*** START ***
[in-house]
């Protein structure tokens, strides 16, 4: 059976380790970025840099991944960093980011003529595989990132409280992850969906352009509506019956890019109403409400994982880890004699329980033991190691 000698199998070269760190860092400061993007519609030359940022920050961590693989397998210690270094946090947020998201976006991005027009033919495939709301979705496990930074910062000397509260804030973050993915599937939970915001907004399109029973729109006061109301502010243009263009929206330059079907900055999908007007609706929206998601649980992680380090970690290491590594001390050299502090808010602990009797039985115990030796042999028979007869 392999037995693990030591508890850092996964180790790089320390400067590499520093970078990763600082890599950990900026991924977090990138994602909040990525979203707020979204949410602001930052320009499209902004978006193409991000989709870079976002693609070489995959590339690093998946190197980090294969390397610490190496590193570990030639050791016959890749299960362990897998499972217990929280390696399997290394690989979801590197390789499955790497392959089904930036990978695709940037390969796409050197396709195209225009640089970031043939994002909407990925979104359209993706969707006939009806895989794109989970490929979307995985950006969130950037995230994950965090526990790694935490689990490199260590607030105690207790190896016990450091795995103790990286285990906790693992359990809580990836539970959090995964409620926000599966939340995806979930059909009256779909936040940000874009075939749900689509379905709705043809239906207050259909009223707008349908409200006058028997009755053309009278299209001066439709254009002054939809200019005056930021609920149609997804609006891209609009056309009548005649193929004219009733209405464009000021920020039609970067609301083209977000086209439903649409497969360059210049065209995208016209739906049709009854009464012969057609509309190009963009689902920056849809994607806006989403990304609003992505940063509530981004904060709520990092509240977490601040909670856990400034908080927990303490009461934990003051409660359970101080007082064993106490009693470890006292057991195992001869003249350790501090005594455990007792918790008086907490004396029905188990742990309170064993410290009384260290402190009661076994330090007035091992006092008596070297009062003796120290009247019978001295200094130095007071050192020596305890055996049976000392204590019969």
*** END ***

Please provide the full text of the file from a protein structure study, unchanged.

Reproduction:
[in-house]
């Protein structure tokens, strides 16, 4: 059976380790970025840099991944960093980011003529595989990132409280992850969906352009509506019956890019109403409400994982880890004699329980033991190691 000698199998070269760190860092400061993007519609030359940022920050961590693989397998210690270094946090947020998201976006991005027009033919495939709301979705496990930074910062000397509260804030973050993915599937939970915001907004399109029973729109006061109301502010243009263009929206330059079907900055999908007007609706929206998601649980992680380090970690290491590594001390050299502090808010602990009797039985115990030796042999028979007869 392999037995693990030591508890850092996964180790790089320390400067590499520093970078990763600082890599950990900026991924977090990138994602909040990525979203707020979204949410602001930052320009499209902004978006193409991000989709870079976002693609070489995959590339690093998946190197980090294969390397610490190496590193570990030639050791016959890749299960362990897998499972217990929280390696399997290394690989979801590197390789499955790497392959089904930036990978695709940037390969796409050197396709195209225009640089970031043939994002909407990925979104359209993706969707006939009806895989794109989970490929979307995985950006969130950037995230994950965090526990790694935490689990490199260590607030105690207790190896016990450091795995103790990286285990906790693992359990809580990836539970959090995964409620926000599966939340995806979930059909009256779909936040940000874009075939749900689509379905709705043809239906207050259909009223707008349908409200006058028997009755053309009278299209001066439709254009002054939809200019005056930021609920149609997804609006891209609009056309009548005649193929004219009733209405464009000021920020039609970067609301083209977000086209439903649409497969360059210049065209995208016209739906049709009854009464012969057609509309190009963009689902920056849809994607806006989403990304609003992505940063509530981004904060709520990092509240977490601040909670856990400034908080927990303490009461934990003051409660359970101080007082064993106490009693470890006292057991195992001869003249350790501090005594455990007792918790008086907490004396029905188990742990309170064993410290009384260290402190009661076994330090007035091992006092008596070297009062003796120290009247019978001295200094130095007071050192020596305890055996049976000392204590019969």